Column Lynch reports: "For years, American administrations have embraced U.N. peacekeeping as a cost-effective alternative to U.S. military intervention, a policy that has allowed Washington to harness the power and purse of foreign governments to promote America's security and humanitarian interests abroad. 'It's a smart investment,' President Obama recently told cadets at West Point.
In South Sudan, the investment is indeed paying dividends -- for China. Last month, Beijing quietly secured a deal that will put the U.N.'s famed blue helmets to work protecting workers in South Sudan's oil installations, where China has invested billions of dollars over the years and holds a major financial stake -- at least 40 percent -- in South Sudan's largest oil field. American taxpayers, who fund about 27 percent of the cost of U.N. peacekeeping missions, will effectively be helping to shoulder the financial burden of securing China's investment.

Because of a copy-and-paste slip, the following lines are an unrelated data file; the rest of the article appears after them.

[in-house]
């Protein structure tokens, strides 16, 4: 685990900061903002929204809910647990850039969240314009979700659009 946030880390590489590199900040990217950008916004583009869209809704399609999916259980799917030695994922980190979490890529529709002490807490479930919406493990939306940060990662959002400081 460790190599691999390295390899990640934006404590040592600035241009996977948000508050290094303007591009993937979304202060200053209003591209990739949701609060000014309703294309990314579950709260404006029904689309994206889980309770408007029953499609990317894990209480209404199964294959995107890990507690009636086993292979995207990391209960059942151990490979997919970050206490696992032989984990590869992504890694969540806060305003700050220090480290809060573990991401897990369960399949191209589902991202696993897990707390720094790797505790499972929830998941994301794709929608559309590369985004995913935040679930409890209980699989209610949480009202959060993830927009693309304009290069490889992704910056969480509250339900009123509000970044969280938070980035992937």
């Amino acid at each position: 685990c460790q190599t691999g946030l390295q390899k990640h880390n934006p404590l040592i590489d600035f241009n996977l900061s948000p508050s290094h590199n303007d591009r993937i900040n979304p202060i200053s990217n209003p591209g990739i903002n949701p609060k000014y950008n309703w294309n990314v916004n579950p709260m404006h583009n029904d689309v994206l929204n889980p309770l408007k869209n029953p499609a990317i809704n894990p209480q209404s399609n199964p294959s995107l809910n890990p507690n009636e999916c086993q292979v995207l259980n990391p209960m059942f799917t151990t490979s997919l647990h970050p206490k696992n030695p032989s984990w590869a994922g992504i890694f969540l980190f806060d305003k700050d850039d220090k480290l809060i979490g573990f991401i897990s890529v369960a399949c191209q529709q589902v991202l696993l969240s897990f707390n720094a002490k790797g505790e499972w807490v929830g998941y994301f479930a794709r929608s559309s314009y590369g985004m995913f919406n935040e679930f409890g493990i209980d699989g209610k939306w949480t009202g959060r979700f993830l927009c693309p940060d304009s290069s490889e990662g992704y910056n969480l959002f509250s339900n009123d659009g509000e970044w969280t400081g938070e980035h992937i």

The unprecedented arrangement was hammered out last month in closed-door negotiations -- which have not been previously detailed -- over how to bolster the U.N. Mission in South Sudan, or UNMISS, so it could better protect hundreds of thousands of civilians from ethnic cleansing. The beefed-up mission will include thousands of additional troops from African countries as well as hundreds more from China.
Faced with South Sudan's descent into civil and ethnic conflict over the past seven months, the United States spearheaded negotiations in the U.N. Security Council on a new resolution that would seek to ensure the safety of the country's civilian population. The resolution "focuses the mission on its core activities of protection of civilians; monitoring and investigating human rights abuses; and facilitating the delivery of humanitarian assistance," Samantha Power, the U.S. ambassador to the United Nations, said after the May 27 vote.
But garnering China's support came at a cost: ensuring the protection of South Sudan's oil workers."